Tipping Hat to Powerline: Recognizing My Obama Nobel Prize Arguments

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nobel-medal_thumbnail_0.jpgI have to confess. I read Powerline and have particularly enjoyed the writing of Paul Mirengoff who is a sharp intellectual usually committed to just about everything I’m not.
Powerline has just bestowed two awards on my CNN comment on Obama’s Nobel Prize. Mirengoff made it a runner’s up to the “silliest writing of 2008” which he gave my piece on suggesting that Caroline Kennedy be made US Ambassador to the Court of St. James’s or some other spot as a way out of the New York Senate seat drama. I stand by my piece then but enjoyed Paul poking at it.
I stand by my CNN piece on Obama as well. I’m a frequent critic of the Obama team’s tactics — but I still have confidence in the President’s overall foreign policy course. Obama quickly changed the optics of the global order — and for Paul and his colleagues to so quickly disparage that accomplishment — I’d only remind them of Karl Rove’s spin-meistering in the George W. Bush White House and comments like, “We make our own reality.”
But I like this sort of debate and appreciate Powerline recognizing my work with both good humor and a predictably alternative take.
And thanks to Paul Rahe for acknowledging that I provided the only conceivable rationale explaining why President Obama should have been awarded the Nobel Peace Prize. (not looking for a job with the administration though Paul — ruined that with less flattering pieces on the administration’s tactical performance).
And I had a third fun note this weekend as well from Jungle Jim of Provocateur. He wrote that I had won the Socialist Moonbat of the Week Award for my CNN piece — and was kind enough to send me a congratulatory note which I received while listening to powerful remarks from Desmond Tutu being read at opening of Equality March on Washington ceremonies.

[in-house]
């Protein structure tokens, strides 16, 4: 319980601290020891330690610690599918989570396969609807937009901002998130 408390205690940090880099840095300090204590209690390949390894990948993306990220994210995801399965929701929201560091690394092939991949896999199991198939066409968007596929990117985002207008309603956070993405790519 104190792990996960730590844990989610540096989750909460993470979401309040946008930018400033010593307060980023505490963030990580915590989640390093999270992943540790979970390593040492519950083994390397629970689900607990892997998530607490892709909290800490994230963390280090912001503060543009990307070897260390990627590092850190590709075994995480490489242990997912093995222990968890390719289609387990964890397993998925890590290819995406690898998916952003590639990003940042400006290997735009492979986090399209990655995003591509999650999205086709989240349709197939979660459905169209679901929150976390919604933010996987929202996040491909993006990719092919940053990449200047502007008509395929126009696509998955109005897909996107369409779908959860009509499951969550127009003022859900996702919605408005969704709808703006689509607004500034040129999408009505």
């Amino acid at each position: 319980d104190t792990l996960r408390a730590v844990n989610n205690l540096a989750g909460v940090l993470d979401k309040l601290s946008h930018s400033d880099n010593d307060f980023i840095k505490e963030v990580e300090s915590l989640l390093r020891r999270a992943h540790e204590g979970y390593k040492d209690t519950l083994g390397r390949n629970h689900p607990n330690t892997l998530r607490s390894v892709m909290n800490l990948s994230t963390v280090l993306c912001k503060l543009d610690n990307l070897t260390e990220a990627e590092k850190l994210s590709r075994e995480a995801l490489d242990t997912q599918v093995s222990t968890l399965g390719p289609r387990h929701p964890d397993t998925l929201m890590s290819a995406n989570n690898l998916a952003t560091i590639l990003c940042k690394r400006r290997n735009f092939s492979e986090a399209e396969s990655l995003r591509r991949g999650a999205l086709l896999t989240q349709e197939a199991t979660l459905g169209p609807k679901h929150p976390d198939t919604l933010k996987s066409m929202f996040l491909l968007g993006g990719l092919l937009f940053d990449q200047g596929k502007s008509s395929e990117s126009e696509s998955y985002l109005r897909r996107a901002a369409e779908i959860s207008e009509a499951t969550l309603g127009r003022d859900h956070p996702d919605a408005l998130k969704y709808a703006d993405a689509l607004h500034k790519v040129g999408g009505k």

Thanks to all of you — you handled your differences with me with class and good humor.
Now we just need some of your readers to act similarly as my email is filled with some of the most vile, degrading hate mail I have ever received.
But the delete key works well — and I appreciate the hard right taking an interest in stuff here at The Washington Note.
— Steve Clemons

Comments

19 comments on “Tipping Hat to Powerline: Recognizing My Obama Nobel Prize Arguments

  1. David says:

    Mantle, dammit, although FDR’s fireside chats did involve a mantel, but that’s a different thread.

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  2. David says:

    nadine,
    You have a rather narrow, now outdated, generally useless definition of world leadership. Obama stands on the threshhold of a new American leadership on the global stage, the only positive mantel now available to us. W buried any possibility of previous US power on the global stage in a very deep hole.
    And we can manufacture weapons, develop technologies, weaponize space, continue to pour more of our national wealth into military delusions than most of the rest of the planet combined if we want to guarantee our own demise.
    We either adopt a new posture, namely open-handed smart power, or we complete Bush the Lesser’s demolition of the United States as a worthy world leader. Yesterday is gone, and tomorrow isn’t going to be yesterday redux for America. It might be America trying to resurrect old ways. If so, kiss a positive tomorrow goodbye, and while you’re at it, watch the ice caps melt.

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  3. ... says:

    nadine – dropping white phosphorous on ones neighbour is operating on the very lowest level of behavior… israel can never be a leader of the free world with actions like that….

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  4. nadine says:

    When Obama was asked if he believed in American exceptionalism, he replied that he thought America was exceptional, just as the British believe in British exceptionalism and the Germans believe in German excceptionalism.
    If everybody is exceptional, then nobody is exceptional. Obama does not believe in American exceptionalism.
    How can America be a leader if no nation can tell another when to do? Obama’s idea of leadership is for America to make unilateral concessions, such as the missile shield, and wait for Russia to reciprocate. Likewise with Iran – Iran wanted time and talks with no preconditions – they got them. Have you seen the Russians or the Iranians reciprocate? Don’t hold your breath, that’s not how these guys operate.